The Coastal Post - April, 1997

Individual Rights: Social Wrongs

By Frank Scott

Americans have a heritage blessed by some revolutionary principles that still place us in the vanguard among global states. But we also have inherited a legacy of contradictory principles that tend to include us among the lower examples of civilized nations. Foremost among these is our sometimes deadly lack of balance between notions of individual and social responsibility.

In daily life, we are a social group only as commuters, workers and consumers, filling the highways, shops and malls with our bodies, though usually doing our duties in isolation.We're an alienated band of individuals responsible only for ourselves, taught never to expect fellow citizens to help us in times of need unless they are private practitioners of charity, like churches or foundations. Government is seen as a necessary evil, to direct traffic, help during earthquakes or floods and mainly subsidize corporations and kill foreigners when capital feels threatened and we're supposed to think that's us.

An obsession with self and individualism is offered as a counter to state practices that favor the group over the individual, though these practices are mostly found in fiction. Unless the group in question is composed of corporate capitalists. Then we find that individuals can be damned , when rights of investment, exploitation and profit demand social action. For example, we're called to defend shared rights and social responsibilities when mobilized to protect corporate capital in foreign countries, said rights often being a cover for blatant economic domination

. We are to become patriotic protectors of freedom and justice when, say, an Iraqi or Libyan leader threatens corporate oil and western politics in the middle east. We live in a time of open assault on public values, except for sexual or other truly private practices. Here, some worshipers of individual rights

think it is acceptable for the state to push its nose into bedrooms, toilets, and women's wombs in order to assure that a social code is maintained.

We are nearing the end of our confused experience at having government half heartedly fill yawning economic gaps created by privately controlled market forces. Under pressures of global economic change, the New Deal and Great Society of the past have become the Raw Deal and Sick Society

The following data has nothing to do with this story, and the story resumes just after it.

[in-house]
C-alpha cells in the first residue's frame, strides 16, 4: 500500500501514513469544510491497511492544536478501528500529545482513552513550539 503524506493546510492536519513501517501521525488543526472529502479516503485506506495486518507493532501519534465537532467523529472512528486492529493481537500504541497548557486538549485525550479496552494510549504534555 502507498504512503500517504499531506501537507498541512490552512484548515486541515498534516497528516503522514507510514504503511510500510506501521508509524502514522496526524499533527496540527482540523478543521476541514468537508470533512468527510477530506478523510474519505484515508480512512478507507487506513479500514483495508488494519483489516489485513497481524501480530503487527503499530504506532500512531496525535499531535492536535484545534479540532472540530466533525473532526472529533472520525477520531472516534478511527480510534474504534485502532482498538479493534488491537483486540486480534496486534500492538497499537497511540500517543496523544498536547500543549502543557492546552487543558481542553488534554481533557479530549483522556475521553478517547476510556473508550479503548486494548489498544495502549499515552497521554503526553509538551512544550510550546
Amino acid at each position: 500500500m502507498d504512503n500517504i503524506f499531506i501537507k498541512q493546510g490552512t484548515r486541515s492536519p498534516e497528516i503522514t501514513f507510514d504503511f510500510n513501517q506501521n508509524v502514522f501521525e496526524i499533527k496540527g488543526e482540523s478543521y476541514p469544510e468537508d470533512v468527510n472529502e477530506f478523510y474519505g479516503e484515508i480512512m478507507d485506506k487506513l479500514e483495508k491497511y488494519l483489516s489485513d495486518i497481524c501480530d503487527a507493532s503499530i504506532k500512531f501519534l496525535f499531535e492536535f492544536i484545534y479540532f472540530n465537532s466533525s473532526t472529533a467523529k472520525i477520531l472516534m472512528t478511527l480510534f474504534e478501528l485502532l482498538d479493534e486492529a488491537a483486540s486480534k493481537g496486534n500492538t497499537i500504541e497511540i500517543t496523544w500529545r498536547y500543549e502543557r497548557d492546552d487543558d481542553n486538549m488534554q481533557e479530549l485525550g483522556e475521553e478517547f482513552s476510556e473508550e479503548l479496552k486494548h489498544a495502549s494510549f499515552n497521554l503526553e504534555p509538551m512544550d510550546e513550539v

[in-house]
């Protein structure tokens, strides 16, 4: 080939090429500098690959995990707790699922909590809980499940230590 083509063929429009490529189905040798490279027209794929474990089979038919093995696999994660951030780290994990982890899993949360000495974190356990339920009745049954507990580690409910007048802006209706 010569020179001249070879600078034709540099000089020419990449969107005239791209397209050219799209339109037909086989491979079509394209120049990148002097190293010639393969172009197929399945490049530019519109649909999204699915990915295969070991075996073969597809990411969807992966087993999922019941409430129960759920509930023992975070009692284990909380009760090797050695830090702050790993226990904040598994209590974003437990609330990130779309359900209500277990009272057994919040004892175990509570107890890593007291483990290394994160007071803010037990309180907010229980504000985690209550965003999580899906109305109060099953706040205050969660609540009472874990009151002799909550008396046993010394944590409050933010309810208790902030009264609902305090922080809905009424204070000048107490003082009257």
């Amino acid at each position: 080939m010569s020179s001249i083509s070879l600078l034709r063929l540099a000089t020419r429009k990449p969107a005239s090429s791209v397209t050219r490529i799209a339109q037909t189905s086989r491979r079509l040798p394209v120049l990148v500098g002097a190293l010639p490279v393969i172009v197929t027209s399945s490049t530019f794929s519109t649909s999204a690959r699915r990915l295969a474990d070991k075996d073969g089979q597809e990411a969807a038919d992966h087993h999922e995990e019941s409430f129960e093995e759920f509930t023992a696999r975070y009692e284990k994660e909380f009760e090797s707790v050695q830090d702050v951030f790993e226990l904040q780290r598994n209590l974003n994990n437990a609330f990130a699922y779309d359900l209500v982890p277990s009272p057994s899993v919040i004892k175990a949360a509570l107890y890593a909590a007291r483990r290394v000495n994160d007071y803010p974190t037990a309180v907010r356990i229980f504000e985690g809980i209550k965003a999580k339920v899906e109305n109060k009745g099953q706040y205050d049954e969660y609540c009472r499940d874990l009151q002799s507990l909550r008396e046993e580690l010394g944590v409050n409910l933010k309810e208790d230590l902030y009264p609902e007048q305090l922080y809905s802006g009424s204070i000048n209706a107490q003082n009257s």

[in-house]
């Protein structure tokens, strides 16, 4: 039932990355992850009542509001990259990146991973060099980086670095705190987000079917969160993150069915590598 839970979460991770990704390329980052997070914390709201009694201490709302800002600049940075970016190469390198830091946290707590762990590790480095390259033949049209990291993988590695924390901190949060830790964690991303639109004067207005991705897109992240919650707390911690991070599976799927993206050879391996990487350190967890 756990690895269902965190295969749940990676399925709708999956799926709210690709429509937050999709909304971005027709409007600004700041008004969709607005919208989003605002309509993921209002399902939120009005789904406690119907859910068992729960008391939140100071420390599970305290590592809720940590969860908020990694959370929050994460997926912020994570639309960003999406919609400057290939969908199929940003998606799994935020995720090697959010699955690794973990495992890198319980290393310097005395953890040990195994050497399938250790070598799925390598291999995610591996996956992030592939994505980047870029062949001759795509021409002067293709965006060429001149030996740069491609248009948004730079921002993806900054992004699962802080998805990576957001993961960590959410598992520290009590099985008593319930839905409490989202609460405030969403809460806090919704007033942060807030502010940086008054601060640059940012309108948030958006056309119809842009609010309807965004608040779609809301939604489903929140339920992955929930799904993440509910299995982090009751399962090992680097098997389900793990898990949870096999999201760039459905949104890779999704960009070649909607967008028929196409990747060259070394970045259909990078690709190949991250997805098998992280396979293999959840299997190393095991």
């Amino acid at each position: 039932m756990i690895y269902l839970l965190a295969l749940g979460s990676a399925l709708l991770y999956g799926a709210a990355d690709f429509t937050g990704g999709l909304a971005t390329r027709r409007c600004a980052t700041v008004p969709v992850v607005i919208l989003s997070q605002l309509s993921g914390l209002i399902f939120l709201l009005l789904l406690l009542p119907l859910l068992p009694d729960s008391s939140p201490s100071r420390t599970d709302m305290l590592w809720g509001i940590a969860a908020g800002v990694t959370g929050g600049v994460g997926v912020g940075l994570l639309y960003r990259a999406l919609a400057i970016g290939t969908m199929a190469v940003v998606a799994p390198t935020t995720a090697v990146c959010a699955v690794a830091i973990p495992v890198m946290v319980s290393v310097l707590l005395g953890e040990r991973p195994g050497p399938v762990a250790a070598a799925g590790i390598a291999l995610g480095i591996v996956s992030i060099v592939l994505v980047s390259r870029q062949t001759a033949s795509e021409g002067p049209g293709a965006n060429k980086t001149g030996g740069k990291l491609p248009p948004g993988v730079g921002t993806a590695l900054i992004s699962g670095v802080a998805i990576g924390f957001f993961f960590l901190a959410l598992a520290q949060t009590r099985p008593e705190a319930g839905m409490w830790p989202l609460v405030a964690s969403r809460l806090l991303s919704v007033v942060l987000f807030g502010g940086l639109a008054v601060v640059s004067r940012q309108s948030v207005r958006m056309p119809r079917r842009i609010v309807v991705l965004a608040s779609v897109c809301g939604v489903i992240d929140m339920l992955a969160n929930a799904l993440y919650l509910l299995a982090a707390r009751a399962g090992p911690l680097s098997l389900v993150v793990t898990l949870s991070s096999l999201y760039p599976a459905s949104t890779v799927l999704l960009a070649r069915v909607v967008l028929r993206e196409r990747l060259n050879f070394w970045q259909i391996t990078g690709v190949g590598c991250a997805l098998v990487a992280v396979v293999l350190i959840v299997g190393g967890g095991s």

of the present. The system is the same one that has dominated the earth for several hundred years, but it is manifesting itself in ways that bring new contradictions.

The breakdown of nature under the pressure of private accumulation has led more people to question material reality, but even that has its individual and social contradictions. Too often, environmental causes are espoused by people operating from personal views of nature, divorced from any larger attempt to come to grips with forces that have deeper meaning than oneUs view of a mountain, a parking lot or a forest.. The late Judi Bari will be sorely missed for her ability to bring environmental, social and political issues together.

We really need to develop a collective sense of social esteem before we can truly find any personal self-esteem. How can we teach children to feel good about themselves, when society has all but told so many of them to drop dead or go to jail? Attempts at social justice have become the gentrification of equality, affecting only a few when we need programs for millions. Minority group tokenism plays into the social values of market individualism, telling us that only some , not all , can survive. And, because of our personal and minority isolation, we believe it. The obsession with self and identity groups, to the exclusion of a collective public , is our problem, not our solution.The reverse is equally problematic, though it never really existed. Yet that reverse is used to convince us that what we have is better, at least allowing us free choice. Tell that to a kid who has "chosen" street crime to the good life, or jail rather than Yale. Tell it to the unemployed family who have "chosen" living in a shelter instead of a comfortable home.

Most citizens work as private servants, under economic forces that demean the public entity. Those forces only value collective groups as consumers, and so we function as communities most often while incurring debt in the marketplace. And that individual debt is far more dangerous than the much ballyhooed public deficit spending. Personal bankruptcies are at their highest level in history, and plastic debt has become a staggering burden on citizens trying to maintain themselves in an economy that is diminishing them. Meanwhile, the investor minority makes a killing on the market and loans us its profits, for which we incur "public" debt.

Instead of borrowing from the rich, we should be taxing them; instead of paying them for the privilege of investing what they get from the majority, the majority should be making investments in itself with the taxes collected from great wealth.None of that will happen until that majority begins to identify itself as a community, and develops the esteem for itself that might help it to really find out what self-esteem can do for an individual.

Social realization is as important to our future as self realization. Especially if we want to end economic inequality, and the destruction of the natural environment. That means beginning with humans and moving on through the rest of nature that is under capital assault. We desperately need to develop social-esteem in order to create people with self-esteem.We can't have one without the other.